Infants too young to receive the vaccination to prevent invasive pneumococcal disease nevertheless have experienced a decrease in the rate of the disease, possibly because they were less likely to contract it from others who were vaccinated, according to a study in the April 12 issue of JAMA.
The bacteria streptococcus pneumoniae causes invasive diseases such as pneumonia, meningitis and bacteremia in children. A heptavalent pneumococcal conjugate vaccine (PCV7) was licensed in February 2000 and recommended for all children aged two to 23 months in the United States. Since PCV7 introduction, the rate of invasive pneumococcal disease (IPD) among U.S. children younger than two years has decreased by at least 60 percent, according to background information in the article. Concurrently, rates of IPD in adults have decreased. These declines suggest that PCV7 vaccination of children aged 2 to 23 months has led to changes in the transmission of pneumococcal disease in both the target and nontarget populations. Neonates (0 to 30 days) and young infants (31 to 90 days) are at high risk for certain serious bacterial infections. Whether PCV7 vaccination of children aged two months or older would protect neonates and young infants too young to receive PCV7 is unknown.
Katherine A. Poehling, MD, MPH, of Vanderbilt University School of Medicine in Â Nashville, and colleagues conducted a study to determine the rates of IPD among neonates and young infants before and after PCV7 was incorporated into the childhood immunization schedule in June 2000. The study included infants aged 0 to 90 days who resided in areas in eight U.S. states with active laboratory surveillance for invasive S pneumoniae infections from July 1, 1997, to June 30, 2004.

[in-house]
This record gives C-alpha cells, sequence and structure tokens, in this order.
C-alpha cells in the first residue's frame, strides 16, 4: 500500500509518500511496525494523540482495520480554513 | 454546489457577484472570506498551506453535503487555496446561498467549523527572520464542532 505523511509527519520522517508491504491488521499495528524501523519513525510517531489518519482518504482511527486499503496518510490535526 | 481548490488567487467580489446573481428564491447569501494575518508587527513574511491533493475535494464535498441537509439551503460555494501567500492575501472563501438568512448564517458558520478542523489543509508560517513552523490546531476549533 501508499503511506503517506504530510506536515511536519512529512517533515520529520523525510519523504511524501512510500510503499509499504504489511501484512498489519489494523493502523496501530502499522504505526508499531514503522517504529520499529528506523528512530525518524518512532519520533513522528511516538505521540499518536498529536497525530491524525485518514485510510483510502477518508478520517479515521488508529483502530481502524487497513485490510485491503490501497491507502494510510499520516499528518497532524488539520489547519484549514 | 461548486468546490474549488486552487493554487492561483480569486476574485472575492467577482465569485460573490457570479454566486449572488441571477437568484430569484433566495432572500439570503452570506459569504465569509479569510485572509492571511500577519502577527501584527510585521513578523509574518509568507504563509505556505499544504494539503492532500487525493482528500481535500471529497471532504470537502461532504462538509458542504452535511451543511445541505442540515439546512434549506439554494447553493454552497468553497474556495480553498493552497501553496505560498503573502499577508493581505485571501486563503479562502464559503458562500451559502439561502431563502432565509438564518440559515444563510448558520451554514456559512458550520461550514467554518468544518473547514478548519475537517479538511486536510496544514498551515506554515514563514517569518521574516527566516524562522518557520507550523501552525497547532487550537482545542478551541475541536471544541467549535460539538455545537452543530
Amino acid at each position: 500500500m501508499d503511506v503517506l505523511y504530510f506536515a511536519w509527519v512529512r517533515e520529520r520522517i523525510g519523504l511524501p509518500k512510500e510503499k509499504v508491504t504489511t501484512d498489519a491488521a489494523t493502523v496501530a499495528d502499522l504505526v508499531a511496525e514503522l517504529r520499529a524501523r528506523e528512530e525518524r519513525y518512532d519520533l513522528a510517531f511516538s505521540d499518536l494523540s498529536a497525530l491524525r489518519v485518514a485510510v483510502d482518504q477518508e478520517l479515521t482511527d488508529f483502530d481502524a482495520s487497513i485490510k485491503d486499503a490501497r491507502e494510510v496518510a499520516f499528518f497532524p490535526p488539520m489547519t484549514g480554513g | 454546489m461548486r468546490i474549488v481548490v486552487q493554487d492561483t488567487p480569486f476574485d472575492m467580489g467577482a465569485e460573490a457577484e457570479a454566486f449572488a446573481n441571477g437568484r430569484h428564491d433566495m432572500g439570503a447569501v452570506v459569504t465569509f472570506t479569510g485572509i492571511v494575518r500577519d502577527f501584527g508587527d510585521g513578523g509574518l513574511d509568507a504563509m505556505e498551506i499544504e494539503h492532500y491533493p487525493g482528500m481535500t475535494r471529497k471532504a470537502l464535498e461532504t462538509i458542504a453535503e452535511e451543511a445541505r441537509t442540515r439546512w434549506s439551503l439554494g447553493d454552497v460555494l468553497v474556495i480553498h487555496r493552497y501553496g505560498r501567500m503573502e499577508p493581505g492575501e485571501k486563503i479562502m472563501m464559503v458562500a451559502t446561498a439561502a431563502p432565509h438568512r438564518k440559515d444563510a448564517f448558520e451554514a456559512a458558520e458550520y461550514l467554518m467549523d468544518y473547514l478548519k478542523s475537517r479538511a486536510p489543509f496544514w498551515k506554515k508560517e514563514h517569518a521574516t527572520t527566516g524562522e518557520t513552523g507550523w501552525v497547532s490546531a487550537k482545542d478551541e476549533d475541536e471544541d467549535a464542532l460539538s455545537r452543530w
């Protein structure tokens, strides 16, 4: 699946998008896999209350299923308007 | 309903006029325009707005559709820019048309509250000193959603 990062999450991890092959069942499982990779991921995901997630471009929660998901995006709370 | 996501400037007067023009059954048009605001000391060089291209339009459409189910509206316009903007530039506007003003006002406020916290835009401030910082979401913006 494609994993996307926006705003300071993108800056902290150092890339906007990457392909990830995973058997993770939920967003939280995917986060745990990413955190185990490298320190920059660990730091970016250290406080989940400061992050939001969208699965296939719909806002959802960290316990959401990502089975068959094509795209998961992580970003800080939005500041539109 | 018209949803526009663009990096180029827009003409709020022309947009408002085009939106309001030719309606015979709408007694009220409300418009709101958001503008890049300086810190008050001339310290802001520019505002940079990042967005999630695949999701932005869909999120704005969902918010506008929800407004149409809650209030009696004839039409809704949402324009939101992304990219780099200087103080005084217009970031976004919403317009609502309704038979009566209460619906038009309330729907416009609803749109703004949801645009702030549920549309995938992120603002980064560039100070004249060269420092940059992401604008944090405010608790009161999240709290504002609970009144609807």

For this study group there were 146 IPD cases, 89 in the three years before PCV7 was introduced and 57 in the three years after PCV7 introduction. Isolated bacteremia occurred in 94 cases (64 percent), pneumonia in 27 (18 percent), meningitis in 22 (15 percent), and septic arthritis and/or osteomyelitis (an inflammation of bone and bone marrow) in three (2 percent). Among all the infants aged 0 to 90 days, the average rate of IPD decreased significantly from 11.8 per 100,000 live births in the pre-PCV7 years to 7.2 per 100,000 live births in the post-PCV7 years. The average rate of IPD decreased by 39 percent, 45 percent, and 32 percent for infants aged 0 to 30 days, 31 to 60 days, and 61 to 90 days, respectively.
Among black infants, average IPD rates decreased significantly from 17.1 per 100,000 live births during the pre-PCV7 years to 5.3 per 100,000 live births during the post-PCV7 years. Among white infants, average IPD rates decreased, though not significantly, from 9.6 to 6.8 per 100,000 live births, respectively. With the significant decrease in rates among black infants, the racial difference in IPD rates for black and white infants in the pre-PCV7 years was eliminated in the post-PCV7 years.
The 42 percent decrease in IPD rates among infants aged 0 to 60 days is similar to decreases reported for children older than 5 years and adults, who are not specific targets of PCV vaccination recommendations. These data are the first to suggest that neonates and infants too young to receive PCV7 are benefiting from herd immunity. Herd immunity occurs when vaccinated persons in a population indirectly protect unvaccinated members by impeding the transmission of the infectious agent in the population.
Although the exact mechanism of herd immunity is uncertain, one hypothesis is that vaccinated children are less likely to have nasal carriage of pneumococcus, and hence have less pneumococcal transmission to their contacts, the authors write.
Continued surveillance of IPD in this and other age groups is important to determine if this trend continues or if serotypes not included in PCV7 will emerge as an important cause of IPD in neonates and young infants, the researchers conclude.
Reference: JAMA. 2006;295:1668-1674.
Source: American Medical Association